aspirin

Cannabis beats aspirin in so many ways

You'd be better off with cannabis. Photo: Up-Rising

You’d be better off with cannabis. Photo: Up-Rising

Back in 1899 when Bayer first produced aspirin, cannabis was the leading painkiller in the United States. The US Pharmacopoeia, issued by a non-profit body, defines standards for drugs and is currently used by the governments of the United States and over 140 other countries; when cannabis was made illegal in 1937, this listed cannabis as the primary treatment for more than 100 diseases. Cannabis was such an effective painkiller that the American Medical Association, surely believing the drug to be safer than aspirin, argued against its prohibition, to no avail.

Cannabis has been used for over five millennia and nobody has every overdosed from it, while aspirin has been used for 117 years and, every year, 500 people die after taking it. Cannabis is patently safer than aspirin.

The downside of cannabis

If smoked, marijuana can cause respiratory problems because burnt plant matter accumulates in the lungs. For as much as four hours it might lead to short-term memory loss and reduced reaction time and cognitive ability ? so it makes you stupid for a short while. It can also result in hunger (such a terrible, terrible thing), paranoia, depression (except when it alleviates it) and tiredness. It also has the utterly appalling side effects of euphoria and creativity.

The much, much larger downside of aspirin

Cannabis is safer than aspirin. Aspirin can cause stomach bleeding when mixed with alcohol. Even when alcohol is not present, aspirin causes stomach problems that include dyspepsia, heartburn, internal bleeding, ulcers and upset stomach. It causes Reye Syndrome in children, where fat develops around the liver and other organs and which is usually fatal within days. It can kill people who have haemophilia. The list of problems is very, very long and takes in ringing in the ears, liver damage, destruction of the kidney, lethargy (like cannabis; are you still complaining about that?), cerebral oedema (the accumulation of water on the brain, which can be lethal) and many more. Aspirin also interacts with some other drugs, possibly resulting in overdose and death.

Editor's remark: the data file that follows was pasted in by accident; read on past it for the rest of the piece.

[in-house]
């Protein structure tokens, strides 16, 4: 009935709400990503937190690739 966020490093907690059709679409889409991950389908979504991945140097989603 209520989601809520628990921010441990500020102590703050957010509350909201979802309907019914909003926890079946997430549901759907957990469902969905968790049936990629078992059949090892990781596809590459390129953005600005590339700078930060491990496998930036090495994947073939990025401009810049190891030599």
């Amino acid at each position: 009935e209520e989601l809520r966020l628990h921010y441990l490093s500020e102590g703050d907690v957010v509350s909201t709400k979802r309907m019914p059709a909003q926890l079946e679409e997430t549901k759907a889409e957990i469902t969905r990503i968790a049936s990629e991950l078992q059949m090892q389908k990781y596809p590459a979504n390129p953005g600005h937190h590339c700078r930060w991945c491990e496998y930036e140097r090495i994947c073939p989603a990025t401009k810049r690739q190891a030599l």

More good news about cannabis

A clinical trial by Israel’s Hebrew University featured in The Clinical Journal of Pain found that long-term, daily use of cannabis led to better analgesia in patients whose pain conditions were resistant to conventional medications, which presumably included aspirin. 176 patients were evaluated, with 66 percent reporting improvement to their pain and most finding ?robust? improvements to their quality of life, such as better sleep. 44 percent found they no longer required opiod drugs. Does aspirin do all that? A trial in Canada in 2015 reached similar conclusions. In 2014, the Journal of the American Medical Association reported that there were many fewer opiate-related deaths in states that permitted the consumption of cannabis for medical reasons. Cannabis is safer than aspirin, which has no such effect.

It’s going to be legalised

Cannabis will be legalised. In a recent interview, former US attorney general Eric Holder announced, ?I certainly think it ought to be…. You know, we treat marijuana in the same way that we treat heroin now and that clearly is not appropriate.? When he headed the Justice Department, Holder remarked that legalisation was ?something that I think we need to ask ourselves (about) and use science as the basis for making that determination? but shied away from proposing it directly, preferring to shift responsibility to Congress. He was echoed by President Obama, who called legalisation ?a job for Congress.? We’re waiting on Congress, and we won’t be waiting long.

Cannabis comes to “Corrie”

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